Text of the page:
Film: Dallas Buyers Club
Scene: Flight of the Bumblebee
Dallas Buyers Club takes its time establishing an authentic milieu: the rabid antique collectors among the upper-upper class of the Dallas-Fort Worth Metroplex. Matthew McConaughey, ever-slick, is our guide to this privileged and cutthroat world, where a rare giltwood settee can prompt aging pearl-clutchers to make terroristic threats against each other. McConaughey is a young, hotshot auctioneer, whose star takes a nosedive when a rival circulates the rumor that he’s gay. Cue the long passages of soul-searching through substance abuse that have rightly attracted Academy attention. But it’s McConaughey’s triumphant return to antiques that makes the greatest impression. Year later, as the rival auctions off a grand piano once owned by Liberace (wink wink), an unkempt and nearly unrecognizable McConaughey stumbles into the auction hall, brushes past haughty onlookers, and seats himself at the instrument. Before the crowd can stop him, he launches into a note-perfect and blindingly fast rendition of “Flight of the Bumblebee,” and the upper-crusties gape with astonishment. Saccharine wish fulfillment? Unearned thematic deus ex machina? Maybe. But movies are only “emotionally manipulative” when you don’t like them–and this one is hard not to like.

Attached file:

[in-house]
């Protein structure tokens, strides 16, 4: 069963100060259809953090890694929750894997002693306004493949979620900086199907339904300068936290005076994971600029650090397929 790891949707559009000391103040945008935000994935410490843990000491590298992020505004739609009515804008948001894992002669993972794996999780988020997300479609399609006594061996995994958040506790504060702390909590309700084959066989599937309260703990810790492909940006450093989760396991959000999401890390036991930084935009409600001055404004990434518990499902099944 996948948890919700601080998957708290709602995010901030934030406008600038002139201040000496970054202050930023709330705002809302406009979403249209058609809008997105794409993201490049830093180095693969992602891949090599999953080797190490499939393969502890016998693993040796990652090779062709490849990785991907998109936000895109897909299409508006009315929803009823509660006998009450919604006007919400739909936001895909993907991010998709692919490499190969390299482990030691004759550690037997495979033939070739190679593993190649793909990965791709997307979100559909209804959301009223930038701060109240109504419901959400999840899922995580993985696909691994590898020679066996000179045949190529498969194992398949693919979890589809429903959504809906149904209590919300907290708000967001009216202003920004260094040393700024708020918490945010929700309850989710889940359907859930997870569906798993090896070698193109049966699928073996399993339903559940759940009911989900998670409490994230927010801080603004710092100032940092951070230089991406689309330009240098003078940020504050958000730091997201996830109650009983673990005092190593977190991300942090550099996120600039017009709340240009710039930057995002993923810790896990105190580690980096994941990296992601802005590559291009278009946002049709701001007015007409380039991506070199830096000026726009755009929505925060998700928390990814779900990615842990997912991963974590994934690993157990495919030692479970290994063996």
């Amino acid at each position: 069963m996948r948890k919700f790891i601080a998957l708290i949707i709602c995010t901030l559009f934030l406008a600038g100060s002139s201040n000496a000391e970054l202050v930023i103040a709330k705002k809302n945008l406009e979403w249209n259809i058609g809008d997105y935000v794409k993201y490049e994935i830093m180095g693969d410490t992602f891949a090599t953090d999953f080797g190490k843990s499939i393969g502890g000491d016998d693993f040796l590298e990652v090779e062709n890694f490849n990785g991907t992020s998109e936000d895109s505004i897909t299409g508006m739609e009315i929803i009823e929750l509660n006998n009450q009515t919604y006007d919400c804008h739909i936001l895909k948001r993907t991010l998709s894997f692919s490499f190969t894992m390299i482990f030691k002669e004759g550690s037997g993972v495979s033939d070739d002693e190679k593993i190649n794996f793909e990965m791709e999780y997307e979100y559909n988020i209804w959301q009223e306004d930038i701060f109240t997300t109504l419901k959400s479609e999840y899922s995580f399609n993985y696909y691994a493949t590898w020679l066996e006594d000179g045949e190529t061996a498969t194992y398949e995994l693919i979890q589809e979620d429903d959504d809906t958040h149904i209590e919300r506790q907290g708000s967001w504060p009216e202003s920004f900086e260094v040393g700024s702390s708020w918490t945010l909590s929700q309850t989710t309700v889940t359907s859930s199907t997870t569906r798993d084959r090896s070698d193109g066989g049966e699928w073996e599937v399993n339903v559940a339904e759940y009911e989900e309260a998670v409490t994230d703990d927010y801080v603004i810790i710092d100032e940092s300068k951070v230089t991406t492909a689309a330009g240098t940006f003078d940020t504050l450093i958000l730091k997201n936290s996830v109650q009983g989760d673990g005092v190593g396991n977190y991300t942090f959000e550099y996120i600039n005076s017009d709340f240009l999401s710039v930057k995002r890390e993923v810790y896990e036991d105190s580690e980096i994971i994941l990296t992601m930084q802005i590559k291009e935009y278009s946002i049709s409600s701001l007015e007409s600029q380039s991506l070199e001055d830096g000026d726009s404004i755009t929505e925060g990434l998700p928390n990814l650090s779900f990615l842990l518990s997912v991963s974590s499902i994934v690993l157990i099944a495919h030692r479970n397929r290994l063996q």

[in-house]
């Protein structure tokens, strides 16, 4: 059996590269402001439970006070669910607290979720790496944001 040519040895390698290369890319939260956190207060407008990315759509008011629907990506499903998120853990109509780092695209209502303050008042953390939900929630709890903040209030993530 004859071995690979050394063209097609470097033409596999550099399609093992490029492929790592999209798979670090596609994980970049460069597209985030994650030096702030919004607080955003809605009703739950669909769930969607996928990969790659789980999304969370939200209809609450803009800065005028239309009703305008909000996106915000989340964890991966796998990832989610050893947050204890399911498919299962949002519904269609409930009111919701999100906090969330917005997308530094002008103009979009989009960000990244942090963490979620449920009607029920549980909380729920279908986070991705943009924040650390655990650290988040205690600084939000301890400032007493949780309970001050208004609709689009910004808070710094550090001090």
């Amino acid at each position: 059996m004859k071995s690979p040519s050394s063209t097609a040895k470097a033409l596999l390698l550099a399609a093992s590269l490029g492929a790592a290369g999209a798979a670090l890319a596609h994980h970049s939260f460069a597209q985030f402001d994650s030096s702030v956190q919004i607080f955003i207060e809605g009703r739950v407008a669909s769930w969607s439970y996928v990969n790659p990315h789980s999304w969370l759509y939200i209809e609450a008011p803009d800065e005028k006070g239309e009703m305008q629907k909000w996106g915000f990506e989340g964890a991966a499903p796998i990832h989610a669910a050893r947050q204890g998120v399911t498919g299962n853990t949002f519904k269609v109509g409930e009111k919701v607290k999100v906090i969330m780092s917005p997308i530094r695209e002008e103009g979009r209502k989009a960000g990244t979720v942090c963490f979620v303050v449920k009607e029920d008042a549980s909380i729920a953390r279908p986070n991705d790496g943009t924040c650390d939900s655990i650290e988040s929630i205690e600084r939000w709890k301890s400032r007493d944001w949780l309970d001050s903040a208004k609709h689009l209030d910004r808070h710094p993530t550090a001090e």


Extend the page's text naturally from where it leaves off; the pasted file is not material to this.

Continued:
Scene: The First Exorcism
Kareem Abdul-Jabbar’s pick for Best Picture doesn’t have as many exorcisms as its trailers would have you believe, but the few that are onscreen made me wish for a mouthguard to grind and a teddy bear to hold. The first is the worst (read: best), perhaps simply because the movie has, up to that point, been coy about its intentions. Philomena (a wry Judi Dench) is escorted around Scotland by journalist Martin (a flabbergasted Steve Coogan), who intends to write up their travels for an in-depth news piece on alternative religion. When they receive a rude welcome at a convent in the Lowlands, the reason is soon made clear: the abbess has been behaving strangely, even violently, since returning from solitary meditation in the woods. And here Philomena reveals her powers, recognizing the demonic possession for what it is, and persuading the other nuns to assist her in a repulsively gory yet strangely beautiful ceremony, while Martin–and the viewer–watch in horror and fascination.